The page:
The network of board-certified veterinary specialists available on VetSpecialists.com shows the high level of training and expertise available to support the animal’s needs, along with information about the board-certified veterinary specialists’ unique equipment, facilities and staff who are available to manage complex animal health care.
Andrea Putt, DVM and Owner of Commerce Village Veterinary Hospital in Commerce Township, MI, recognizes the benefits the triad of veterinary care adds to her practice. “As a general practitioner,” Putt describes, “I value and appreciate having veterinary care specialists in the community that I can consult with and refer patients. Sometimes our patients need specialist care for further diagnostics and treatment options that we simply cannot offer in a general practice. Working together as a team between the general veterinary practitioners, board-certified veterinary specialists and pet owners will ensure that pets are getting the highest quality of veterinary care for the highest quality of life.”
Several board-certified veterinary specialists around the country, with varying specialties, are available to discuss the features of VetSpecialists.com along with case studies that exemplify the success of the triad of veterinary care.
CVCA featured in The Virginia Maryland Dog Summer 2015 Issue. The Toughest Question: Could More Have Been Done for My Pet? by Dr. William Tyrrell
CVCA and “Annie’s Story” featured in The Virginia Maryland Dog Winter/Holiday 2014 Issue
CVCA Featured in The Pet Post May 2014 Issue
CVCA Featured in The Virginia Maryland Dog Summer 2014 Issue
CVCA Featured in April/May Issue of Petz Luv Magazine
News Channel 8’s The Pet Show with Dr. Katy Nelson interviews CVCA – Cardiac Care for Pets Veterinarian Dr. Bonnie Lefbom about cardiac defects in dogs and cats, the diagnosis procedure and what can be done.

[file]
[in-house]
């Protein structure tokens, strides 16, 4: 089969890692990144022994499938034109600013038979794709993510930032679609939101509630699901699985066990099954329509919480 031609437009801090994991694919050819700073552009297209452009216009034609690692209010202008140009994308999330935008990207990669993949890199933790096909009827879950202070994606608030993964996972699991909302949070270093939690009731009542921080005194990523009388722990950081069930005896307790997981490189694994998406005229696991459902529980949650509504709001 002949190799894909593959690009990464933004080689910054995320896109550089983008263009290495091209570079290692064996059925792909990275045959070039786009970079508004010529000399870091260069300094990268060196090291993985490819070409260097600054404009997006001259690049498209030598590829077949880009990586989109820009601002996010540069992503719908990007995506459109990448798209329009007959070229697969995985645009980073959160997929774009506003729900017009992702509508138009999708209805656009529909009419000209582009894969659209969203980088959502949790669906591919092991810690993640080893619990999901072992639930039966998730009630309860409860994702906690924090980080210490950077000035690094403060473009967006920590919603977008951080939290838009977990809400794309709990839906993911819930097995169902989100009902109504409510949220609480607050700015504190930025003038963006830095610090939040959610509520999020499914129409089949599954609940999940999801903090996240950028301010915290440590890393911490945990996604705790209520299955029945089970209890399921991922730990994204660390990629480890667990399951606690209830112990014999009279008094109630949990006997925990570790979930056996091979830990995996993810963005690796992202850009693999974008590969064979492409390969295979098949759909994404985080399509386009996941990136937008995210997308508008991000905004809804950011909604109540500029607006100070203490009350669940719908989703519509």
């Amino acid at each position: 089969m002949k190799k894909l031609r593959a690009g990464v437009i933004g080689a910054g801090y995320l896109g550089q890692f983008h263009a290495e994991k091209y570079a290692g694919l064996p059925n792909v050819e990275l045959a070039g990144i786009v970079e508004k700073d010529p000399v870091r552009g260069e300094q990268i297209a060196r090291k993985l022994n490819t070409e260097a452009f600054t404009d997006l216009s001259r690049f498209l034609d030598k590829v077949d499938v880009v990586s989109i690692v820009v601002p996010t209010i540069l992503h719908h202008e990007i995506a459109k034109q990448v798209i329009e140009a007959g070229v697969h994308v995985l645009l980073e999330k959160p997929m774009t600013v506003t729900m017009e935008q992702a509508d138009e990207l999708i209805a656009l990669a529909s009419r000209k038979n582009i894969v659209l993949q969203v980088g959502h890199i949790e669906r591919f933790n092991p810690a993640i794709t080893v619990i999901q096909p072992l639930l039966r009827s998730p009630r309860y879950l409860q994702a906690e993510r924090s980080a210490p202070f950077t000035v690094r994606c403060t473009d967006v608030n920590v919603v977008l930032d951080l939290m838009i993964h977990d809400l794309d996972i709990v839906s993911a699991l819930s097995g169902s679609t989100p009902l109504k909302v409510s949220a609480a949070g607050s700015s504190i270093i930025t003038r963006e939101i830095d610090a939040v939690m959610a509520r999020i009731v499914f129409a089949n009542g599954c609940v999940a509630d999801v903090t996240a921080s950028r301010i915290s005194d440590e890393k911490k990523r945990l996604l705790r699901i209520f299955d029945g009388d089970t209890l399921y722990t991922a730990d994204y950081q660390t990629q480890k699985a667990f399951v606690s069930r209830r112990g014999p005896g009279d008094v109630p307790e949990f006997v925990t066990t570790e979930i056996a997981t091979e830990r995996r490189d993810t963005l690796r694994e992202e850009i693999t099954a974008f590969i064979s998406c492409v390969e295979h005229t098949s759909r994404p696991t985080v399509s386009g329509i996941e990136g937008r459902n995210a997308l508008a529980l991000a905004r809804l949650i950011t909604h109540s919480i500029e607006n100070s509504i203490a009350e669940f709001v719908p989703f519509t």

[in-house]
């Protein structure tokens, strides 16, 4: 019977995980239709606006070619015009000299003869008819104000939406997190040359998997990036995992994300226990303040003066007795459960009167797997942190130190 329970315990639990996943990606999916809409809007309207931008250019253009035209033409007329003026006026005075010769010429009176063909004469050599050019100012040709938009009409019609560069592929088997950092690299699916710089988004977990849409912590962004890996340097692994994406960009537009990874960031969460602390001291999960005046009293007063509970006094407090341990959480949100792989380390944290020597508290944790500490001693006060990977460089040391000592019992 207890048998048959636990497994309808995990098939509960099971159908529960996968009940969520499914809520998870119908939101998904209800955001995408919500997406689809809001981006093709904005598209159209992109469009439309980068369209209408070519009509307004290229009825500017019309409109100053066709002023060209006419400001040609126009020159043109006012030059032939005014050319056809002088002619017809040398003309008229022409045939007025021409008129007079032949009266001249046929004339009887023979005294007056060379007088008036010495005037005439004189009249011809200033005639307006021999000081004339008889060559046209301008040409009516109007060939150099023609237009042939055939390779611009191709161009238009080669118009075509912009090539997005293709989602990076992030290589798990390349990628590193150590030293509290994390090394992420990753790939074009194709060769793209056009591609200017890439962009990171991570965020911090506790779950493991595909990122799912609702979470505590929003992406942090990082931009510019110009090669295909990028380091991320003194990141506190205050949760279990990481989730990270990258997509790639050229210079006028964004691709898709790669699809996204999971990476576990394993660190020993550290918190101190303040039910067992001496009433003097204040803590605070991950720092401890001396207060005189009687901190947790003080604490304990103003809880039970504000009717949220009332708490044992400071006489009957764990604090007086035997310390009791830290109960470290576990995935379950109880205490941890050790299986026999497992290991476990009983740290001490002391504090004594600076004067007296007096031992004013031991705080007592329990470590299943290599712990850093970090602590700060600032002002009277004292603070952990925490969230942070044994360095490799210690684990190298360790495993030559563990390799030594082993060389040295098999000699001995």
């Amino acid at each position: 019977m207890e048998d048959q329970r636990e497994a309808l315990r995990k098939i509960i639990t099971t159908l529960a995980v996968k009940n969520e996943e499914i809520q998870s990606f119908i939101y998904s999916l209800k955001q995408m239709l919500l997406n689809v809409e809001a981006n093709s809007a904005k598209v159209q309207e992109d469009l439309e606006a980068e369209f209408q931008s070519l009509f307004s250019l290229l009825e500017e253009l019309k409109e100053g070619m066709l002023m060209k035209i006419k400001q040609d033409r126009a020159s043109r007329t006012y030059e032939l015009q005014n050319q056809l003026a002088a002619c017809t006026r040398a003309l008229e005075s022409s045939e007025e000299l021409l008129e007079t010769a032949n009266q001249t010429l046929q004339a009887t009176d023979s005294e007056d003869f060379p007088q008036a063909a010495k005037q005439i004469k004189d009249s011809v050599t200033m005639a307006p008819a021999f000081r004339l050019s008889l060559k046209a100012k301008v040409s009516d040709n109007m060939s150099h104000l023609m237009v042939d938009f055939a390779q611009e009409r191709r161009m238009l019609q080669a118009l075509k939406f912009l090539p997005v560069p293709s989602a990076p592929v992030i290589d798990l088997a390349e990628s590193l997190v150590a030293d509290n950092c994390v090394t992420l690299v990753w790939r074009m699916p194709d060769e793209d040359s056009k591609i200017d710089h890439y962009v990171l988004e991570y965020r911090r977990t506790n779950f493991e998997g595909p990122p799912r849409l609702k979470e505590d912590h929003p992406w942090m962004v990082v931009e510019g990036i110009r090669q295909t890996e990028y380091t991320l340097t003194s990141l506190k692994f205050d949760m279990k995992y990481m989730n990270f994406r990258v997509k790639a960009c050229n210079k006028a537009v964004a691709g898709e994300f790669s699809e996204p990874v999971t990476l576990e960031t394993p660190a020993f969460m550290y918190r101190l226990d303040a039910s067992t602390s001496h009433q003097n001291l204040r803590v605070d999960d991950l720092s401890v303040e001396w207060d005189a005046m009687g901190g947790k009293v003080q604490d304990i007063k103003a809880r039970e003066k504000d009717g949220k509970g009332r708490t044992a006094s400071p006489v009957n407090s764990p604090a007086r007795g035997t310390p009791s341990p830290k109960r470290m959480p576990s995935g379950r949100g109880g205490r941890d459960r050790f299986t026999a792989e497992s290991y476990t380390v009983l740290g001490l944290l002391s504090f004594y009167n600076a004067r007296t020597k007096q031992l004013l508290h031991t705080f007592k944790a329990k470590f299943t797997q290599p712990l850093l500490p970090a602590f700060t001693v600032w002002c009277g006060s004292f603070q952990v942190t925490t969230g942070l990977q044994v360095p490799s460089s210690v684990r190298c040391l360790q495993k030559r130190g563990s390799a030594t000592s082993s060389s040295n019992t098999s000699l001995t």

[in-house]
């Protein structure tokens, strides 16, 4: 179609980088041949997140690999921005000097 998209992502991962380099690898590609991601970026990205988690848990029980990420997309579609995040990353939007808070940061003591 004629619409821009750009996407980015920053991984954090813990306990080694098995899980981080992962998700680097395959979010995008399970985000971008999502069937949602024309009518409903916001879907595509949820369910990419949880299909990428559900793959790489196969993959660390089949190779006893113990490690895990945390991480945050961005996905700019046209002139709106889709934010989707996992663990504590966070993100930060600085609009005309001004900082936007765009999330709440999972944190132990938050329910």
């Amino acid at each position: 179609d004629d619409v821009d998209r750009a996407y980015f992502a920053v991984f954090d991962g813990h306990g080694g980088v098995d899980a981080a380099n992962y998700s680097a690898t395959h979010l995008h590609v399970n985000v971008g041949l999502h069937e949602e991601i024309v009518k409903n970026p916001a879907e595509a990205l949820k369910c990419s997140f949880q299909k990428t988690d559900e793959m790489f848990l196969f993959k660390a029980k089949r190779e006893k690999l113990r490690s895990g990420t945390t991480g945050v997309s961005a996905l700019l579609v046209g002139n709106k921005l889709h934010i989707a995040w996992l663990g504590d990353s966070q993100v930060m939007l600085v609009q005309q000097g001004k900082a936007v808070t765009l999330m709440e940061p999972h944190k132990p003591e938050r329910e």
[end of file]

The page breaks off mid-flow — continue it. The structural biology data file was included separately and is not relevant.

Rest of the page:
CVCA Teaming Up with the Hope Advanced Veterinary Center in Rockville, MD
Hope Advanced Veterinary Center, a leader in emergency and specialty veterinary medicine in the Washington, DC area is proud to announce the groundbreaking of a brand new veterinary specialty hospital in Rockville, MD.
CVCA – Cardiac Care for Pets is joining Hope Advanced Veterinary Center along with Bush Veterinary Neurology Service and Bush Advanced Veterinary Imaging, with board-certified veterinary surgeons, internists, cardiologists and neurologists to diagnose and treat advanced conditions in dogs and cats.
Located at 1 Taft Court, just off of East Gude Drive, Hope Advanced Veterinary Center will contain more than 32,000 square feet of veterinary medical space including on-site MRI, laboratory and 24/7 emergency center. Renovations of the building will help to revitalize a historic area of Rockville. The hospital will open in early 2014 in the thriving City of Rockville, recently named one of the top 10 places for young families in Maryland by NerdWallet.
CVCA – Cardiac Care for Pets, www.cvcavets.com
Hope Advanced Veterinary Specialty, www.hopecenter.com
Bush Veterinary Neurology Services (BVNS), www.BVNS.net
Bush Advanced Veteinary Imaging (BAVI), www.bushvetimaging.com
CVCA’s Feline Atenolol Study for Survival Benefits of Treatment
CVCA, the largest Board Certified Veterinary Cardiologist group in the country with twelve locations: Annapolis, MD; Frederick, MD; Gaithersburg, MD; Rockville, MD; Leesburg, VA; Richmond, VA; Springfield, VA; Vienna, VA and Louisville, KY is conducting a new Feline Patient Atenolol study.
CVCA is actively enrolling feline patients, with newly diagnosed hypertrophic obstructive cardiomyopathy, in a study designed to substantiate our belief that treatment with the beta-blocker atenolol benefits this subset of patients.
For any feline patients that fulfill the inclusion criteria, we will be obtaining baseline levels of NT-proBNP and cardiac troponin I and assessing that effect of the administration of atenolol on the level of these important indices of myocardial stress and cell death over 6 months.
Our working hypothesis is that these cardiac biomarkers will improve with the administration of atenolol and further validate its use in patients with hypertrophic obstructive cardiomyopathy. The biomarkers are important prognosticators in both human and veterinary cardiology. If the hypothesis is validated, it will provide a platform for more in-depth analysis of the survival benefits of treatment.
For more information, contact email@example.com.